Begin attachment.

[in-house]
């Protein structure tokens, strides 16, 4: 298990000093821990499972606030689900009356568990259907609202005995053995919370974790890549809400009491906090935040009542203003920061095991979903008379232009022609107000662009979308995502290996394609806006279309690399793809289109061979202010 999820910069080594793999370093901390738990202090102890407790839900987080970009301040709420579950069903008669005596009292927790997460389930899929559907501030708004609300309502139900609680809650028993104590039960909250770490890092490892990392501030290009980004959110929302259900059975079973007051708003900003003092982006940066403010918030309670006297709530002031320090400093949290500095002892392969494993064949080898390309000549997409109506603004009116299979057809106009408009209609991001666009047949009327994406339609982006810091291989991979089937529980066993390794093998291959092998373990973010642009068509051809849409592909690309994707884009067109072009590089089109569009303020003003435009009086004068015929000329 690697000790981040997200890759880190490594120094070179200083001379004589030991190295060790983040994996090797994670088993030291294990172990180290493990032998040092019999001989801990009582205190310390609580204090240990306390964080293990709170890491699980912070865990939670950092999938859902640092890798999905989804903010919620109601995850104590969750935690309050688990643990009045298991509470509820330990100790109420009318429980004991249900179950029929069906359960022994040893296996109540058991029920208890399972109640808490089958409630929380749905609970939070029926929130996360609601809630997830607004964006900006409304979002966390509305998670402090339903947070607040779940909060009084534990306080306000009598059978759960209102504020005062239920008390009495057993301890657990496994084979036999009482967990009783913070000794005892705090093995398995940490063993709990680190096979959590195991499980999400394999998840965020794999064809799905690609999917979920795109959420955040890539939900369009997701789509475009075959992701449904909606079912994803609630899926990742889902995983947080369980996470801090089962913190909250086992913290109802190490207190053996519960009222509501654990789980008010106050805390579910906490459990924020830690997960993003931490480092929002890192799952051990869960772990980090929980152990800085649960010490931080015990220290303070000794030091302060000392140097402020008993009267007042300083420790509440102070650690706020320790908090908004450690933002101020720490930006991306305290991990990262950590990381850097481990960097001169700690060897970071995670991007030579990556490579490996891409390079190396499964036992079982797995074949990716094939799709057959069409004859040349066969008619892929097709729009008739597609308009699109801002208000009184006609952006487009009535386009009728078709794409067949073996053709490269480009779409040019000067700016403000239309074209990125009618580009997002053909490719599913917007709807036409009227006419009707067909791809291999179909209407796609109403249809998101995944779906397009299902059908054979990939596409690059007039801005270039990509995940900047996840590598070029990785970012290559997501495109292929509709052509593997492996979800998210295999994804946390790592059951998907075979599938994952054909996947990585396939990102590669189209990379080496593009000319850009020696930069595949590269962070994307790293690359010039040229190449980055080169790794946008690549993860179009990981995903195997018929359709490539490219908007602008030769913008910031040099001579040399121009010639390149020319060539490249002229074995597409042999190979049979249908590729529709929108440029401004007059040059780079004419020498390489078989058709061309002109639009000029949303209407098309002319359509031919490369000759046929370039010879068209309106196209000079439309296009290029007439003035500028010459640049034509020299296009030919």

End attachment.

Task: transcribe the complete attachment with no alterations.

[in-house]
């Protein structure tokens, strides 16, 4: 298990000093821990499972606030689900009356568990259907609202005995053995919370974790890549809400009491906090935040009542203003920061095991979903008379232009022609107000662009979308995502290996394609806006279309690399793809289109061979202010 999820910069080594793999370093901390738990202090102890407790839900987080970009301040709420579950069903008669005596009292927790997460389930899929559907501030708004609300309502139900609680809650028993104590039960909250770490890092490892990392501030290009980004959110929302259900059975079973007051708003900003003092982006940066403010918030309670006297709530002031320090400093949290500095002892392969494993064949080898390309000549997409109506603004009116299979057809106009408009209609991001666009047949009327994406339609982006810091291989991979089937529980066993390794093998291959092998373990973010642009068509051809849409592909690309994707884009067109072009590089089109569009303020003003435009009086004068015929000329 690697000790981040997200890759880190490594120094070179200083001379004589030991190295060790983040994996090797994670088993030291294990172990180290493990032998040092019999001989801990009582205190310390609580204090240990306390964080293990709170890491699980912070865990939670950092999938859902640092890798999905989804903010919620109601995850104590969750935690309050688990643990009045298991509470509820330990100790109420009318429980004991249900179950029929069906359960022994040893296996109540058991029920208890399972109640808490089958409630929380749905609970939070029926929130996360609601809630997830607004964006900006409304979002966390509305998670402090339903947070607040779940909060009084534990306080306000009598059978759960209102504020005062239920008390009495057993301890657990496994084979036999009482967990009783913070000794005892705090093995398995940490063993709990680190096979959590195991499980999400394999998840965020794999064809799905690609999917979920795109959420955040890539939900369009997701789509475009075959992701449904909606079912994803609630899926990742889902995983947080369980996470801090089962913190909250086992913290109802190490207190053996519960009222509501654990789980008010106050805390579910906490459990924020830690997960993003931490480092929002890192799952051990869960772990980090929980152990800085649960010490931080015990220290303070000794030091302060000392140097402020008993009267007042300083420790509440102070650690706020320790908090908004450690933002101020720490930006991306305290991990990262950590990381850097481990960097001169700690060897970071995670991007030579990556490579490996891409390079190396499964036992079982797995074949990716094939799709057959069409004859040349066969008619892929097709729009008739597609308009699109801002208000009184006609952006487009009535386009009728078709794409067949073996053709490269480009779409040019000067700016403000239309074209990125009618580009997002053909490719599913917007709807036409009227006419009707067909791809291999179909209407796609109403249809998101995944779906397009299902059908054979990939596409690059007039801005270039990509995940900047996840590598070029990785970012290559997501495109292929509709052509593997492996979800998210295999994804946390790592059951998907075979599938994952054909996947990585396939990102590669189209990379080496593009000319850009020696930069595949590269962070994307790293690359010039040229190449980055080169790794946008690549993860179009990981995903195997018929359709490539490219908007602008030769913008910031040099001579040399121009010639390149020319060539490249002229074995597409042999190979049979249908590729529709929108440029401004007059040059780079004419020498390489078989058709061309002109639009000029949303209407098309002319359509031919490369000759046929370039010879068209309106196209000079439309296009290029007439003035500028010459640049034509020299296009030919």